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CCBCC, Inc v. Creppel

Supreme Court of West Virginia

May 29, 2018

CCBCC, INC., Employer Below, Petitioner
v.
KENDAL T. CREPPEL, Claimant Below, Respondent

          BOR Appeal No. 2052250 Claim No. 2014032272

          MEMORANDUM DECISION

         Petitioner CCBCC, Inc., by James W. Heslep, its attorney, appeals the decision of the West Virginia Workers' Compensation Board of Review. Kendal T. Creppel, by Stephen P. New and Stacey L. Fragile, his attorneys, filed a timely response.

         The issue on appeal is compensability. The claims administrator rejected the claim on June 16, 2014. The Office of Judges reversed the decision in its September 22, 2017, Order and held the claim compensable for carpal and cubital tunnel syndromes. The Order was affirmed by the Board of Review on January 31, 2018. The Court has carefully reviewed the records, written arguments, and appendices contained in the briefs, and the case is mature for consideration.

         This Court has considered the parties' briefs and the record on appeal. The facts and legal arguments are adequately presented, and the decisional process would not be significantly aided by oral argument. Upon consideration of the standard of review, the briefs, and the record presented, the Court finds no substantial question of law and no prejudicial error. For these reasons, a memorandum decision is appropriate under Rule 21 of the Rules of Appellate Procedure.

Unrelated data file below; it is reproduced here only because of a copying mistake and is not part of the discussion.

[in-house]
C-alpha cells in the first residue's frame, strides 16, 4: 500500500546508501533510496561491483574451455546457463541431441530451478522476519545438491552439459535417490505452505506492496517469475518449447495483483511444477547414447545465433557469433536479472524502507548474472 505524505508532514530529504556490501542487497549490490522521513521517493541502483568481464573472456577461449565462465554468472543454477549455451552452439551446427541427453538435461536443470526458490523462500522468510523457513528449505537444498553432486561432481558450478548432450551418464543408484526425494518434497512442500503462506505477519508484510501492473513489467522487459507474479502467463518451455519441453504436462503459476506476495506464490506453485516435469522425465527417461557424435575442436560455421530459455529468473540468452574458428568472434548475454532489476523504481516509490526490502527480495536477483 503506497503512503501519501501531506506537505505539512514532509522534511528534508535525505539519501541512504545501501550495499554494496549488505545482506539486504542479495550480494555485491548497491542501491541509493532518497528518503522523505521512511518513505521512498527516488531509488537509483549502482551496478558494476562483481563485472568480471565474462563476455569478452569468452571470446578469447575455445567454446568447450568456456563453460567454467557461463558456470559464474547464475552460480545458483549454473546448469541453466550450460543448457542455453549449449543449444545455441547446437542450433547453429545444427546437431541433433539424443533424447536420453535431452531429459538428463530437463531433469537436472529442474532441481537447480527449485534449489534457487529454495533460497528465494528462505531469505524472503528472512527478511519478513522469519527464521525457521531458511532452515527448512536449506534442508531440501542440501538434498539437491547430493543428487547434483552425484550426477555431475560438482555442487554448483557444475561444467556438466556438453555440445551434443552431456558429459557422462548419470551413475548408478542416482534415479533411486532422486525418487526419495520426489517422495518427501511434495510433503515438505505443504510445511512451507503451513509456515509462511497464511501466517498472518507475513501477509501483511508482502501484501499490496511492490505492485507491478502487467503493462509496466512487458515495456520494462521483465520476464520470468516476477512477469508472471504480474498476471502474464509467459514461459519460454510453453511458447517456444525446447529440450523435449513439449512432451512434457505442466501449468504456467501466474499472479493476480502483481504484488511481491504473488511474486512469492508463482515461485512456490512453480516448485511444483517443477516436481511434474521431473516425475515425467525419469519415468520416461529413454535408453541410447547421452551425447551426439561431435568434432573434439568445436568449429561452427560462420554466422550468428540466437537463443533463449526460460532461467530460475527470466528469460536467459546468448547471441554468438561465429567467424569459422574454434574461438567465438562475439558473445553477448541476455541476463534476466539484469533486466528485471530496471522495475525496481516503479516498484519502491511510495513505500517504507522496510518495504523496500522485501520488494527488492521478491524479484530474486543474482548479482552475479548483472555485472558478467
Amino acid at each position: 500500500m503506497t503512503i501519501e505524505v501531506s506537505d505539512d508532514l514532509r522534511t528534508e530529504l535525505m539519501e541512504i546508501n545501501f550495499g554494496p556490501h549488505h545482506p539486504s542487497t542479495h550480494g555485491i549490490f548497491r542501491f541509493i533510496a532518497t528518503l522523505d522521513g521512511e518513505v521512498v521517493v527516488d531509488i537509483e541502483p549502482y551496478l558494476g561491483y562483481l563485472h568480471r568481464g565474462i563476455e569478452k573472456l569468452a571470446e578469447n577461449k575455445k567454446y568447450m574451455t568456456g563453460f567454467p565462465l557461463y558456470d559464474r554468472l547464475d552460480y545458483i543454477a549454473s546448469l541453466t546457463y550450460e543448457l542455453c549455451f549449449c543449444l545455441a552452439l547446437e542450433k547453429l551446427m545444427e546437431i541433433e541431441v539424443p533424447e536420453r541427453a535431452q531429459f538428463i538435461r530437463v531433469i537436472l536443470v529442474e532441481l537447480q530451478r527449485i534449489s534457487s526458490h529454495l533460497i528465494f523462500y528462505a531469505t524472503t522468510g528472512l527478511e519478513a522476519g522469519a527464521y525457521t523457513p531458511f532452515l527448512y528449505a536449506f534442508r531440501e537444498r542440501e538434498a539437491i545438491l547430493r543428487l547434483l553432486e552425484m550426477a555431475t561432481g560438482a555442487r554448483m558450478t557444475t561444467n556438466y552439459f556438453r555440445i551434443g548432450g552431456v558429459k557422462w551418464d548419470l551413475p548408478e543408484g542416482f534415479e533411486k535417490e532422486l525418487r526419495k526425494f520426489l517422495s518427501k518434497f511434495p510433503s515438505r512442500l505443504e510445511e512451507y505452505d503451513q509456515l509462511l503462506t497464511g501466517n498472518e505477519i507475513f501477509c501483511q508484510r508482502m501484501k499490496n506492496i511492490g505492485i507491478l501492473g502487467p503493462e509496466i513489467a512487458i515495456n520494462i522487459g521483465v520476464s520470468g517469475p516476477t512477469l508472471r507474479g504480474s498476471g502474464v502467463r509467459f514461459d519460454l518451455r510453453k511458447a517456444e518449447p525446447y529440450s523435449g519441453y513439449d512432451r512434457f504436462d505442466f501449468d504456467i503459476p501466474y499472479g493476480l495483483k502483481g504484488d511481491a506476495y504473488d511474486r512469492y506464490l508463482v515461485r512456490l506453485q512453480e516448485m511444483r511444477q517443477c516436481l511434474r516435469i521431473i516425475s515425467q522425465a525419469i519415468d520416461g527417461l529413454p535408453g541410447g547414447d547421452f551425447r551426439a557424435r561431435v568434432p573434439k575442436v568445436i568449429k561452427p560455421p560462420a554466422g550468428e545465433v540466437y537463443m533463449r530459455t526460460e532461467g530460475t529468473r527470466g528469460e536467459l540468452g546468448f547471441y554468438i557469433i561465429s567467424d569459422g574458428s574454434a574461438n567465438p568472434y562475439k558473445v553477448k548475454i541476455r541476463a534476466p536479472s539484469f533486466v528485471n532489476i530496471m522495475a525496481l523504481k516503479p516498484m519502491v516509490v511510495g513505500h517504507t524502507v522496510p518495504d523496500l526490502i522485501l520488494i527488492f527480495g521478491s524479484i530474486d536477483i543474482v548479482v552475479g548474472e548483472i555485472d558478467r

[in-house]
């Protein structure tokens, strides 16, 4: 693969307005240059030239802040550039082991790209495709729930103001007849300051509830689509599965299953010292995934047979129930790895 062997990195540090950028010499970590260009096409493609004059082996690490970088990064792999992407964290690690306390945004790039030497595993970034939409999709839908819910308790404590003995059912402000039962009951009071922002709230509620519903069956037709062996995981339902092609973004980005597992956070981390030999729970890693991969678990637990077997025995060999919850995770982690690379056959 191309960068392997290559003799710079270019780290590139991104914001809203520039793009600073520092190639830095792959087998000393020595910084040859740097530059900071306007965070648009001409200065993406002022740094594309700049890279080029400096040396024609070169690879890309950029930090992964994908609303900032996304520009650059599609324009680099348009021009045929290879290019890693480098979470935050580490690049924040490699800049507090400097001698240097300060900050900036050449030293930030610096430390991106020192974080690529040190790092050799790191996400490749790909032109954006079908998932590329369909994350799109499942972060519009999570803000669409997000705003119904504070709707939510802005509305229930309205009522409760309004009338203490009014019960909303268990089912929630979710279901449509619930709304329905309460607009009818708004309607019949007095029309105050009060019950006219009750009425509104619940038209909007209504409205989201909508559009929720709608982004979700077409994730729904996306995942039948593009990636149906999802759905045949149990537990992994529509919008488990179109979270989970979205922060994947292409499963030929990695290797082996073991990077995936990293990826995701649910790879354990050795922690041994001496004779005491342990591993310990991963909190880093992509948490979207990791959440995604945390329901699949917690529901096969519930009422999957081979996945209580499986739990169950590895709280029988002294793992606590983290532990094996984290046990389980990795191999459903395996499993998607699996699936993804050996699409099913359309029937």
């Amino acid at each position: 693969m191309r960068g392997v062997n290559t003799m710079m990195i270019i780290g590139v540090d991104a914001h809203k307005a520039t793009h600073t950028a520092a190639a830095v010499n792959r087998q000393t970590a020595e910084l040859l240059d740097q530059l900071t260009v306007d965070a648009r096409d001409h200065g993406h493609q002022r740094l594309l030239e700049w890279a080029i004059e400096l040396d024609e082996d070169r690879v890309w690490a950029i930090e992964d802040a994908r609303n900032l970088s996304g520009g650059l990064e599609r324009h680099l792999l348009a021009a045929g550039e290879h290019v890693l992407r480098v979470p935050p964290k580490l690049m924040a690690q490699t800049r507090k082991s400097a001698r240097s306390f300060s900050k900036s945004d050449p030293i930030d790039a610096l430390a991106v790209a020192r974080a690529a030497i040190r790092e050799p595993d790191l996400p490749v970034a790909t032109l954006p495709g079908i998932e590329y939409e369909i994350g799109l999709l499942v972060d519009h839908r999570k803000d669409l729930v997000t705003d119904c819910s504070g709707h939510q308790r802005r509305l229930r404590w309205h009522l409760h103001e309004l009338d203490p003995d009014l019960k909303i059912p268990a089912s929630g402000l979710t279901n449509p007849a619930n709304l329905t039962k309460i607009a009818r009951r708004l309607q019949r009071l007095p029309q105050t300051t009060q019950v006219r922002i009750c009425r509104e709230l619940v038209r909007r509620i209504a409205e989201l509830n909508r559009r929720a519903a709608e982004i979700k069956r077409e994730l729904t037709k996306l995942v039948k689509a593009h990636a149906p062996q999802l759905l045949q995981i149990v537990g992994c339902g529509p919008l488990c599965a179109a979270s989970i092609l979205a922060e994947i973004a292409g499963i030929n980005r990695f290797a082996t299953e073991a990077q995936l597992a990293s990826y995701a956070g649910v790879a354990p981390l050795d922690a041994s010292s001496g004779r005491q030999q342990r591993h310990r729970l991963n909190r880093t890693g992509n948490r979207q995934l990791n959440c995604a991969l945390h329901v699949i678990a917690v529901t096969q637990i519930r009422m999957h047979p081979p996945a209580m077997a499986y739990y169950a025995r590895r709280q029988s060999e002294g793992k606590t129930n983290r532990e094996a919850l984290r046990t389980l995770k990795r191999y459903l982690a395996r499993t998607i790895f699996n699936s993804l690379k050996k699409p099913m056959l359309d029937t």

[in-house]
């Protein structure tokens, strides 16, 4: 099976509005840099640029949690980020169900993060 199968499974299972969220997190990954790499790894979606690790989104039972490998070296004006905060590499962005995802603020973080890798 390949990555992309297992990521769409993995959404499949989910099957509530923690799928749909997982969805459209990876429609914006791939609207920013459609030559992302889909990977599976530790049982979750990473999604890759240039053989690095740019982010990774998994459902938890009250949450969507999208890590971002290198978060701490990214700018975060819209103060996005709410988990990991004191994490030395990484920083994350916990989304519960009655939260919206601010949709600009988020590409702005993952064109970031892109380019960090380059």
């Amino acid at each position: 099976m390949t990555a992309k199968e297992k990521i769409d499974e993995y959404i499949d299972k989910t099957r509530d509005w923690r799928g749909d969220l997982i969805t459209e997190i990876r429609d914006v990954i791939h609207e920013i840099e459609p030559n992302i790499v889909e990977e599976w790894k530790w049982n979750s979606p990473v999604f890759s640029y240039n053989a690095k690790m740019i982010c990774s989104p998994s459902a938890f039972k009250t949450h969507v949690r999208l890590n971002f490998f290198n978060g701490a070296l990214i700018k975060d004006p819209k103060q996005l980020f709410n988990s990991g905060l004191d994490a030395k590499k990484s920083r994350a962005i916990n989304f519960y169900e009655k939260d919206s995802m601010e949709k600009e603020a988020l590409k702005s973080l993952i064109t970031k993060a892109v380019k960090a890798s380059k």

Mr. Creppel, a warehouse worker, alleges that he developed carpal tunnel and cubital tunnel syndrome as a result of his job duties. An April 30, 2014, treatment note by Florencio Neri, M.D., indicates Mr. Creppel reported bilateral hand pain. Dr. Neri noted that there was no injury and that occupationally related wrist motions may be a factor. He diagnosed carpal tunnel syndrome.

         Mr. Creppel completed an employee's and physician's report of injury on May 1, 2014, He alleged that his duties as a warehouse man, specifically repetitive lifting, caused him to develop bilateral carpal tunnel syndrome. The physician's section lists the diagnosis as carpal tunnel syndrome, and it was indicated that the condition was occupationally related. It was signed by an employee of Dr. Neri's office.

         In a telephone deposition on May 2, 2014, Mr. Creppel stated that he started working for the employer in October of 2004 at the Coca-Cola Bottling Plant in Bluefield, WV. His job duties included building bulk and loading trucks. He had to lift cases of soda and load it onto a pallet. He also drove a forklift which required him to operate a small steering wheel and bothered his hands. Mr. Creppel stated that he has pain and numbness in his hands as well as knots on both wrists. The symptoms began five to six months ago. He denied any prior wrist problems.

         On May 28, 2014, Dr. Neri noted that Mr. Creppel's condition had worsened and was presently causing moderate symptoms. He noted that aggravating factors included heavy lifting. Mr. Creppel was to continue using splints and an EMG/NCS was ordered. The EMG/NCS revealed mild bilateral median neuropathy at the wrists and mild bilateral ulnar neuropathy at the elbows. Mr. Creppel returned to Dr. Neri on January 9, 2015, and Dr. Neri noted that his symptoms had been progressively worsening. Aggravating factors included heavy lifting, and Mr. Creppel was experiencing symptoms several times a day.